After World War One, there were many changes occurring in the world. Mans inherent need to follow tradition was now being challenged by a continually changing, modern world. The past and the present often conflicted. William Faulkner, a southern born writer, based much of his novels and short stories on this conflict. He aptly reflects the turmoil of the past and the present in, A Rose for Emily.
The conflict between the past and the present is symbolized in the beginning of the story by this description, only now Miss Emilys house was left, lifting its stubborn and coquettish decay above the cotton agons and gasoline pumps-an eyesore among eyesores (331). It is ironic that the same description stubborn and coquettish decay can be a description for Miss Emily as well. And just like her house, which had once been white and on a select street, Miss Emily had been a slim young girl dressed in white.
But as the house fell into decay so had Miss Emily, she looked bloated, like a body long submerged in motionless water, and of that pallid hue(332). The town played a part in Miss Emilys delusion. There were numerous complaints of a foul stench permeating from her property. A younger ember of the Board of Aldermen suggested that Miss Emily be told to clean up her property. But due to the old southern ideals of honor, duty and loyalty the older, the more traditional members could not possibly confront her about this matter.
Dammit sir, Judge Stevens said, will you accuse a lady to her face of smelling bad(333)? So in the midnight hour they chose to slunk about the house and apply lime to the infected areas. Then thirty years later the Board of Aldermen allow themselves to be vanquished by Miss Emily as they attempted to collect the delinquent taxes owed the town. The druggist also permits her to purchase arsenic without following protocol. By law Miss Emily was required to tell the druggist what she plan to do with the arsenic.
She did not. Ray B. West Jr. taught at the University of Montana and the University of Kansas. He was also the editor of, Rocky Mountain Stories and The Art of Modern Fiction. He wrote an analysis on, A Rose for Emily, titled Atmosphere and Theme in A Rose for Emily in 1949. He states, It is the Past pitted against the Present-the Past with its social decorum, the Present with everything set down in the books. Emily dwells in the Past, always a world of unreality to us of the Present. (68). In his analysis, Mr. West sees an atmosphere (time, place, and conditions) of unreality created by the female character, Emily.
And once this atmosphere of unreality is established, the reader is being prepared for Emilys unnatural act at the end of the story. This same atmosphere allows the reader to see Miss Emily as a tragic figure instead of an evil monster. Miss Emily hold on the past had made her a victim of her own values. The relationship with Homer Barron is also a conflict of the past and the present. Miss Emily, a Southern aristocrat, is the ideal of past values and Homer, a northern laborer, is a part of the ever-changing present.
While Miss Emily is of moonlight and magnolias, cotton fields, faithful old family servants and Mount Vernon mansions a quote by Joel Williamson, a historian of the south (Williamson 401). Homer is of machinery, a hearty laugh and a mans man. Miss Emily symbolizes the slow moving pace of the old south while Homer symbolizes progress of the fast moving pace of the new south. Even during their buggy rides Miss Emily sits with er head high, representing the past and Homer sits with his hat cocked, representing the present. Homer must have planned to leave Miss Emily.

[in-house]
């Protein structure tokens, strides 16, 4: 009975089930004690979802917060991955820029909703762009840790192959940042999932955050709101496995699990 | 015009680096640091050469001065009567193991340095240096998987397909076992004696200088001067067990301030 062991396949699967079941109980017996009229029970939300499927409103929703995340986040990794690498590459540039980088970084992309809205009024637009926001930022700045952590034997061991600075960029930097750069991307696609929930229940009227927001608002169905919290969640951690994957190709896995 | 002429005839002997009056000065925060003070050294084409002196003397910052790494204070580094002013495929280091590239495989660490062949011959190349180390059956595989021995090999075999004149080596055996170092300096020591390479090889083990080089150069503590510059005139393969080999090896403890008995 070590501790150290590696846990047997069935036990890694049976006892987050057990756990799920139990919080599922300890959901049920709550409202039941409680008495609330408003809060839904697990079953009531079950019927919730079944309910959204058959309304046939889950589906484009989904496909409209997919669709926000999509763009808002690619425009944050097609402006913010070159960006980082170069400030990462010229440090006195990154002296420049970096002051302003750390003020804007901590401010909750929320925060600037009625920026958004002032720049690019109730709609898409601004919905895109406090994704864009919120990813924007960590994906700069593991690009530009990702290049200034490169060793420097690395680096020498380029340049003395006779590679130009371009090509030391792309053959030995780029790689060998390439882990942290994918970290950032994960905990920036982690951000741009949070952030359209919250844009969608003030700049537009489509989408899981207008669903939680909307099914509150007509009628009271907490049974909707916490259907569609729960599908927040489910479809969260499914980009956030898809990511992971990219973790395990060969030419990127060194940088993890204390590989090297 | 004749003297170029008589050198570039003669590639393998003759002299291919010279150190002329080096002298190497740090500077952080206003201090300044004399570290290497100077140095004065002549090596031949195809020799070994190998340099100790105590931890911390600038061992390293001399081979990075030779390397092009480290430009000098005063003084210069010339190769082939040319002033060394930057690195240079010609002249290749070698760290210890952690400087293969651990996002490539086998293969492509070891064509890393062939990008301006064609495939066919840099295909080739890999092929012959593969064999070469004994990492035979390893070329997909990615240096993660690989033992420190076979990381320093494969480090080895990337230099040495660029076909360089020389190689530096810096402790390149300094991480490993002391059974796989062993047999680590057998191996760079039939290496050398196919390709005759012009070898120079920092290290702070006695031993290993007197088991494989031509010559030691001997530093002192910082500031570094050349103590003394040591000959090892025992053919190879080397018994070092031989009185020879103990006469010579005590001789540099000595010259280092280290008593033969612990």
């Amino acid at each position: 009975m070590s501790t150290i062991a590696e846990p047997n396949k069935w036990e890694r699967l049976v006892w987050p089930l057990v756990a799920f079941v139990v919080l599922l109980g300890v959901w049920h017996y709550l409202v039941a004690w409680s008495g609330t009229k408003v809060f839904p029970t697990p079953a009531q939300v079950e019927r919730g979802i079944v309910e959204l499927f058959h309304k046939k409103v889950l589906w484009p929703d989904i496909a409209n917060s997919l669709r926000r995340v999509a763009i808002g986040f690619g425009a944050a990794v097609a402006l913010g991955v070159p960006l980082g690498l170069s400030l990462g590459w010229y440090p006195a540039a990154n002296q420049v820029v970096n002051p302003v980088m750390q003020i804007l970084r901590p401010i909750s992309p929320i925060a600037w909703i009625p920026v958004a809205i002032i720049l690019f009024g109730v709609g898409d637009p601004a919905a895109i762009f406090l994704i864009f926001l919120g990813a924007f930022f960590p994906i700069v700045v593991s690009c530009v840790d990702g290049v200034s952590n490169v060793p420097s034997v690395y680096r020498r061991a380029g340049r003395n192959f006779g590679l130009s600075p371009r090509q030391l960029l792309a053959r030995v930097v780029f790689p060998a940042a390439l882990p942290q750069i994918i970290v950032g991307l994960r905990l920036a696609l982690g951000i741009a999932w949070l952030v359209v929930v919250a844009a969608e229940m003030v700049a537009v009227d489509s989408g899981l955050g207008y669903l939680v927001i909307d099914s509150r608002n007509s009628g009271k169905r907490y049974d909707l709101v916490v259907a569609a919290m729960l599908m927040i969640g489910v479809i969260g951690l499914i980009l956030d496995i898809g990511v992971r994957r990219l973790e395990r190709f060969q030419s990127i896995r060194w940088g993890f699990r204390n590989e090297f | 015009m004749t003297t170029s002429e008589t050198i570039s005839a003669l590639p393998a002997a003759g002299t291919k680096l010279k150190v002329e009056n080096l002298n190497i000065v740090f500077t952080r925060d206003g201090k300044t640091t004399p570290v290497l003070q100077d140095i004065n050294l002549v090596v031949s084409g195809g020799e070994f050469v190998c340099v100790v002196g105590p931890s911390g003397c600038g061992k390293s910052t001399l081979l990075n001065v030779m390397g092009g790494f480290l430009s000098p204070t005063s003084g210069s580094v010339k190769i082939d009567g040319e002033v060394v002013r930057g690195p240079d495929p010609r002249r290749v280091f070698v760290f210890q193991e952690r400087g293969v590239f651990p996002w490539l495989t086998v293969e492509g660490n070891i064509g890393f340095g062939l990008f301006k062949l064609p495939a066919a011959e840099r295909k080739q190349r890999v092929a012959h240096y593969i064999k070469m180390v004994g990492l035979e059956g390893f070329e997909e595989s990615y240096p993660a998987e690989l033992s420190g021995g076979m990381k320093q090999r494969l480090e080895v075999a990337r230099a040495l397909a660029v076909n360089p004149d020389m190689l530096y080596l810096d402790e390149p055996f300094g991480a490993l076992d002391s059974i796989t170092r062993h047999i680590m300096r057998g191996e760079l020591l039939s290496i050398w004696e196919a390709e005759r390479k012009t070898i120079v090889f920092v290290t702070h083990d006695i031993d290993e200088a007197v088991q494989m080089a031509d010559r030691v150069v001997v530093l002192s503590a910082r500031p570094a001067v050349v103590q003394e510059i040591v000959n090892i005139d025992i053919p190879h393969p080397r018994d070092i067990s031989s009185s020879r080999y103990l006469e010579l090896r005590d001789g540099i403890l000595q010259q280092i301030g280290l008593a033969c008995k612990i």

When her father had died, she refused to acknowledge his death for three days. Her father, who had been the mainstay of her life, had left her . The father that turned away potential suitors because he felt that they were not good enough for his daughter. I t was said that she had to cling to that which had robbed her. Homer entered her life by courting her publicly, for there not to be marriage, would have robbed her of her dignity and high standing n the community. The ladies of the town had already felt that Miss Emily was not setting a good example for the young people.
The situation was becoming a disgrace to the town. Homer could not be allowed to leave, henceforth the arsenic. But this time, the town people would not be able to take Homer from her, as they had with her father. Now the little room above the stairs became the past for Miss Emily. In this room, Emily and Homer remained together as though death had not separated them. Emily had conquered the present; she was allowed to live her life in the past. The bridal room is the olor of roses and symbolizes the color of love.
In the room the valence curtains of faded rose color, upon the rose-shaded lightsand the mans toilet things backed with tarnish silver, silver so tarnished that the monogram was obscured(337). For a while Miss Emily was able to maintain her past in this rose-colored bridal room, in her rose-tinted world. Miss Emily could not fight time forever, because through death, her past was invaded by the present, at last. After the burial of Miss Emily, the door of the little room was broken down and the past was finally allowed to escape its tomb.
The man himself lay in bed (337). The corpse of Homer Barron was in the bridal bed, with the remnants of his nightshirt laid about him. Beside him, a pillow with the indentation of a head and a strand of gray hair told the macabre story. This could have ended being a gothic, horror story but instead it shows a repressed, overprotected woman denied a chance to live a normal life because of the times (past). The present had tried to defeat her but only through death, did this become possible. On the victor, Faulkner bestows a rose of tribute, a rose for Miss Emily(FIU 26).